by Ashleigh Hinrichs
Burger King/Eurostar: http://www.youtube.com/watch?v=6EGvTtXGpAI
Currently, there are no Burger King restaurants in Paris. There have not been any since 1997 when the company closed down their 39 restaurants in France due to heavy competition from McDonalds and Quick. However, after a misleading twitter post, many people believed Burger king was making its comeback. Instead, this post was a rumor, instigated by the advertisement Eurostar has placed within France.
The commercial begins with a typical demonstration of a Burger King ad; the formation of each layer on the burger, a shot of flames (symbolic of Burger King), and the Burger King logo. Then there appears the address located in London, followed by the route one would take; Gare du Nord to St. Pancras, then voila, Burger King in a mere 2 hours 15 minutes. Eurostar has used the longing and desire of this no longer present establishment to promote travel. With a quick train ride to London by Eurostar, one can enjoy the taste of a Whopper.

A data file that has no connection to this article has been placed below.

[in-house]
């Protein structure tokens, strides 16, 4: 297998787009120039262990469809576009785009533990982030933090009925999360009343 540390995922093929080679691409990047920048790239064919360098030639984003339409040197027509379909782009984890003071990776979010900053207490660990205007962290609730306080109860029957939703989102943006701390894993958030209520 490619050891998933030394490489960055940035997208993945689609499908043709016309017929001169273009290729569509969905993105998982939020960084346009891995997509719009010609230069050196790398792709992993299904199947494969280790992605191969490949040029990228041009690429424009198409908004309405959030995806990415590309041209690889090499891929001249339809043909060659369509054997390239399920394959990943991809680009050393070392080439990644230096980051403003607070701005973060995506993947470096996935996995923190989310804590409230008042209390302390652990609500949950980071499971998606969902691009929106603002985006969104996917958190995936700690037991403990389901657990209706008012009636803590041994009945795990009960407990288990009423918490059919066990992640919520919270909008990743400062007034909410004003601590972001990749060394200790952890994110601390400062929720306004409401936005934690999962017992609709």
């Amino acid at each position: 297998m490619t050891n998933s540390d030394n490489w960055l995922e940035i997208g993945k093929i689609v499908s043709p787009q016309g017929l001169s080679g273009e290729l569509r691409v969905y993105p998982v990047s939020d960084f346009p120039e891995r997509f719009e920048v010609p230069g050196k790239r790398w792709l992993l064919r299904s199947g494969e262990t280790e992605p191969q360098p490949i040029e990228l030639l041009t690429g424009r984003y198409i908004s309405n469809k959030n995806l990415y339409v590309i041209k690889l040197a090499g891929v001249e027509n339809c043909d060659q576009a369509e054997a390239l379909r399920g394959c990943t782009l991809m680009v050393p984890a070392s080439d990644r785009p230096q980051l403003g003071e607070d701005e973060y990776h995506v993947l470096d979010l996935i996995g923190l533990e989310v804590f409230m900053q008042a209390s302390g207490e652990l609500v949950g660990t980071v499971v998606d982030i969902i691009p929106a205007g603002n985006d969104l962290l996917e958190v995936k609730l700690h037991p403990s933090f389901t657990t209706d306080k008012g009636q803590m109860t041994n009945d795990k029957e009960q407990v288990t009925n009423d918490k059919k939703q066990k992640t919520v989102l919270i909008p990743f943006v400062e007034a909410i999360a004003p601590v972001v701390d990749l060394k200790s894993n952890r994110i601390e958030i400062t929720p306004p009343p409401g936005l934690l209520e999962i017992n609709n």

The ad is eye-catching because it draws French attention to a product that is no longer available in the region. Then, it dually promotes Burger King and Eurostar services. This demonstrates the use of media to promote tourism. Burger King has become the destination, located in an area easy accessible, only “a hop, skip and a jump away - London in 2 hours and 15 minutes.” This promotes travel, and presents the proximity of London to Paris via Eurostar services. This ad is effective because it gets ones senses salivating, and then redirects ones attention to another subject, traveling. The duality of food and travel also works because food can typically be paired with leisure, travel, and delicacies, rare and unique finds. Thus, Burger King is familiar, but becomes exotic through the necessary use of travel to arrive.